Here’s a snapshot of San Diego County in the depths of the Great Depression.
“Build Highways for Board While Jobs Are Scarce” was the headline from a San Diego Union article on March, 5, 1933.
“Eight hundred men, ranging in age from 16 to 84 years, occupy five state labor camps in San Diego County,” the article began. The camps, run by the state division of forestry, were part of a network of 46 camps statewide and 22 in southern California, according to the article.
“In return for six hours work daily, except Sunday, the men are given lodging, subsistence and such clothing and tobacco as the camp management thinks necessary,” the article stated, adding that since the setup of the camps the workers “have constructed 15 miles of new highway and 25 miles of firebreaks. In addition they have maintained a nine-mile stretch of arterial highway.”
The national unemployment rate was at 25 percent at that time, and the widespread joblessness was reflected in the local camps.
“Artists rub elbows with laborers, teachers discuss the depression with expert accountants; cooks, bakers, stewards, railroad men, including several engineers, mechanics, undertaker and a dentist, are some of the many trades and professions represented in the camps.”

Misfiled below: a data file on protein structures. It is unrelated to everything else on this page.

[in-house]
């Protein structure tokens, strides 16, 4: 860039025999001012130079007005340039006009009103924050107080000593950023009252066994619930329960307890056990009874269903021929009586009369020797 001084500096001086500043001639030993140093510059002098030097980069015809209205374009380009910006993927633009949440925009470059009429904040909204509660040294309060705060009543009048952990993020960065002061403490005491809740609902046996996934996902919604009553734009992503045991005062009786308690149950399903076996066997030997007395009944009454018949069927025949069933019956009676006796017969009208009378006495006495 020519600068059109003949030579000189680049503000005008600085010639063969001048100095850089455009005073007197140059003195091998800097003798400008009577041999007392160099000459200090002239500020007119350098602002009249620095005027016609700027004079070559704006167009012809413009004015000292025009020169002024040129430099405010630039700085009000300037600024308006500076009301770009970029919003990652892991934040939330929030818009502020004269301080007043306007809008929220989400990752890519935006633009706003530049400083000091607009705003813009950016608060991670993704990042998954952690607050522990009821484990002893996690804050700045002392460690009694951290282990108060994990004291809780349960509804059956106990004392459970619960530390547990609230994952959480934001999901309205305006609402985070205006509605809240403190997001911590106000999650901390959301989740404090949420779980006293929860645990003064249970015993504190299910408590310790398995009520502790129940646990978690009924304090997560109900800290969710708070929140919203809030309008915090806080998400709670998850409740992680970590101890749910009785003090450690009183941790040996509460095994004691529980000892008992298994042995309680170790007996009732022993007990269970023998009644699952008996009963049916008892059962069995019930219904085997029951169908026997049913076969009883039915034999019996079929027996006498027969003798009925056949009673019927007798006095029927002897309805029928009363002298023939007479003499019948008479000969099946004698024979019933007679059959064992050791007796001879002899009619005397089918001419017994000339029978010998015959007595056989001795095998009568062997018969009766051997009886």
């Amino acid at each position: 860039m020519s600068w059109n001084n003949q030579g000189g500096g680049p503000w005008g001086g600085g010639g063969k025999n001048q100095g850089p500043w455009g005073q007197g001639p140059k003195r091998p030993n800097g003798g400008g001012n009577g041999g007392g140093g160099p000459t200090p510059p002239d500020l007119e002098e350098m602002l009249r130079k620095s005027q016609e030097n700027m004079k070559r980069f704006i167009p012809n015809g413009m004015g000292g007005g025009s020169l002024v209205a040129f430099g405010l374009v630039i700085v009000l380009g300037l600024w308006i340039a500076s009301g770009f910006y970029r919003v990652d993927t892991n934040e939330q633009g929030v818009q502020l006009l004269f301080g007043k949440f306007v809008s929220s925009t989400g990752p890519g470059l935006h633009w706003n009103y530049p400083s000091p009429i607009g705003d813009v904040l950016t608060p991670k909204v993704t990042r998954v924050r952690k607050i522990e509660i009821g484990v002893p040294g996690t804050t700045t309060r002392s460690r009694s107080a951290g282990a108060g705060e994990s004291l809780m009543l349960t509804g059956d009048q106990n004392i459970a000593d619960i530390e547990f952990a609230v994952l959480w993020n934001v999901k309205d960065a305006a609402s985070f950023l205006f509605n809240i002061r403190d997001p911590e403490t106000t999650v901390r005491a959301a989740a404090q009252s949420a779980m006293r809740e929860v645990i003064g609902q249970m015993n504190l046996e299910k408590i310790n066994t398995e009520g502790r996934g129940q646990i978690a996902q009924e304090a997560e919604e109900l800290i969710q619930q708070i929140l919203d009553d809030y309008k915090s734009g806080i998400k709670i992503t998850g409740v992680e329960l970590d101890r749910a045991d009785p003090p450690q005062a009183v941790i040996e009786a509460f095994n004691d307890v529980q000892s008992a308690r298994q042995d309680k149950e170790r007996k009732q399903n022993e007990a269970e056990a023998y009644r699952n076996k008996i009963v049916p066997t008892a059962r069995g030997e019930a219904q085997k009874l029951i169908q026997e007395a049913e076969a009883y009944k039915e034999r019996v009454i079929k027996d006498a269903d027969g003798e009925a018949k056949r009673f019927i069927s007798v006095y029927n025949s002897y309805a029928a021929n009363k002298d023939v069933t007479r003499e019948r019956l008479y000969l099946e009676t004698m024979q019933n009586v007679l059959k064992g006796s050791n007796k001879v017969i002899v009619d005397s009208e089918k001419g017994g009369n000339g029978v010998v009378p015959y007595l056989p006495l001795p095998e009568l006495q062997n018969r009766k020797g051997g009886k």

One thing the camp residents didn’t have access to, the Union noted, was writing materials and stamps. A few days earlier, on March 3, the paper announced a drive for writing materials and stamps for camp residents.
“Many young men at the camps cannot communicate with their relatives and friends unless this help is given. Mail or bring your donations to the business office of The Union with packages plainly marked, ‘State Labor Camps.’ “
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